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Vodafone would like to see more urgency from vendors on NFV

TM Forum catalysts

We’re heading in the right direction on virtualized network functions, according to Vodafone, but vendors could do more to become ‘cloud-native’.

This was the view of Atul Purohit, Principal Enterprise Architect, Group Technonlogy at Vodafone, in an interview with Telecoms.com at the recent TM Forum Live event. One of Purohit’s main areas is VNF onboarding, which addresses how virtual network functions are integrated into the cloud.

“I think the VNF vendors have been a bit slow in adopting the cloud maturity model,” said Purohit. “They have been virtualizing their stuff but if you ask me whether any VNF provider has a cloud-ready or cloud-native VNF there answer would be no. The response we’re expecting from the vendors – to mature their offering in terms of cloud readiness and defining their software in a more standard way – that urgency is not yet fully realised.”

It’s one thing to virtualize a network function, it seems, but quite another to package it in such a way as is plays nice in the cloud. “Have they been virtualized? Yes. But have they been virtualized enough, with metamodels on top so they can be onboarded seamlessly? No,” said Purohit. “Just writing applications in software isn’t enough because we need a much more mature way of representing the software – for it to ultimately have cloud native status.

“Can we take a VNF from a provider and wrap it round with the right set of data on top of it to tell what the licensing mechanism, performance KPAs, etc will be? A last year’s event we signed an open API manifesto together with several other service providers because we all need to speak the same language. What’s happening is that each vendors is coming with their own way of expressing their stuff, but it may not be the same language we speak.”

The main purpose of the TM Forum is to promote collaboration within the telecoms industry, something that is apparently more needed than ever given the complexity of the move to virtualization. Vodafone was participating in several ‘catalysts’ at the event, which are designed to showcase specific examples of successful collaboration.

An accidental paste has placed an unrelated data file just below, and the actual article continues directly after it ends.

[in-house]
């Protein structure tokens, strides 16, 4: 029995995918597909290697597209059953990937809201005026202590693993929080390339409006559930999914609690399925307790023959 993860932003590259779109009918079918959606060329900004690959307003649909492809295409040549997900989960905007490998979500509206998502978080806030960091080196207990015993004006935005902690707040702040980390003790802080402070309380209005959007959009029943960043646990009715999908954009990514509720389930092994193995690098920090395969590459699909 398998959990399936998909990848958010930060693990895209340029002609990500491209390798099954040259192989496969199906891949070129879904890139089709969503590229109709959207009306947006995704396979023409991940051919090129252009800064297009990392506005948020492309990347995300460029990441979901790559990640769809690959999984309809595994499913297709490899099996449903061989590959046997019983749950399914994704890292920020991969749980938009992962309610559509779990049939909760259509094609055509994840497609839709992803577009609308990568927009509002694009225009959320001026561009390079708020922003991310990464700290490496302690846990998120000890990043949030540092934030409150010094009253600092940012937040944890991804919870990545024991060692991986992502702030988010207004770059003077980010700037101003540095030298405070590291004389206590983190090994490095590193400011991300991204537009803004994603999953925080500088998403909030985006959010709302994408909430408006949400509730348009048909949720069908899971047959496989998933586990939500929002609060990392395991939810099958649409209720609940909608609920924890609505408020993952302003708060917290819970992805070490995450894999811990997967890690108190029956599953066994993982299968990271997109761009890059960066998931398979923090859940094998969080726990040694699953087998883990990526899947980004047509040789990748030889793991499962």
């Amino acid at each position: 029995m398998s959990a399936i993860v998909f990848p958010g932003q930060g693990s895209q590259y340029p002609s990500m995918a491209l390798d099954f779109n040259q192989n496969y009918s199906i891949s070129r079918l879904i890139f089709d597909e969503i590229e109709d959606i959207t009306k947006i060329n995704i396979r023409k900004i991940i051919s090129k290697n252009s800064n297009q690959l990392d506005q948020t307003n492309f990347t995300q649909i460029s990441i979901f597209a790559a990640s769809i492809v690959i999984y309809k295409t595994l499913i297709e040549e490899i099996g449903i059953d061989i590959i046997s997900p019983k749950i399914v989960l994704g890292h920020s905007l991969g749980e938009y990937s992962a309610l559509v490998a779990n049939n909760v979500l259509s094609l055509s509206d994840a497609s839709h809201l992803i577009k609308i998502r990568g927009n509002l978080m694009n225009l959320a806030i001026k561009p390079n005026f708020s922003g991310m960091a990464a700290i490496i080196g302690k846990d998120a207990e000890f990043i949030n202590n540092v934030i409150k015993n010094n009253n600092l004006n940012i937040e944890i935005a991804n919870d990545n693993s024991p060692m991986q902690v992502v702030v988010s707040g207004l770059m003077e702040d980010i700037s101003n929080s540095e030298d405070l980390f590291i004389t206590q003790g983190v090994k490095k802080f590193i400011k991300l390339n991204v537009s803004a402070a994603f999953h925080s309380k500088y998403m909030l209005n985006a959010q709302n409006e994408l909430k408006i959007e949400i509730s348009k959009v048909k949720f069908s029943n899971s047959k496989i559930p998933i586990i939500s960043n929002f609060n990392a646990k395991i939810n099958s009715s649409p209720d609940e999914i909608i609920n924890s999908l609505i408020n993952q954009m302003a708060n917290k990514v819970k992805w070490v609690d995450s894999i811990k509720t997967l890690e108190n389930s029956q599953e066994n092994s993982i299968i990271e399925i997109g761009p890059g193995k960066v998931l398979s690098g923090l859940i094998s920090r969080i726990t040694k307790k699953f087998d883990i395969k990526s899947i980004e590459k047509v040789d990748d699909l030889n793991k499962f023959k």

This isn’t the first time Vodafone has expressed its concerns about the rate of progress of VNF onboarding. A year ago Vodafone’s head of SDN and NFV expressed similar concerns to Light Reading, so it looks like vendors may still not have got the memo. We asked whether, since virtualization challenges many traditional vendor commercial models, they might be deliberately dragging their feet on this stuff.

“It’s a tough problem to crack – it’s not as simple as just hiring a lot of software developers,” said Purohit. “Everyone is moving in the right direction but the pace is still a question. And the kind of leadership we should see in the urgency to move from a box to a cloud-native ecosystem is probably a bit less than we would like.”

The rate of progress of telecoms virtualization was a recurring theme at the TM Forum Live event. Such is the complexity of the project that it currently seems to defy things like standardization, which seemed to be something Purohit would like to have seen more of by now. But whatever the reason is behind it, vendors should seriously look into the reasons behind this perceived lack of urgency on their part.

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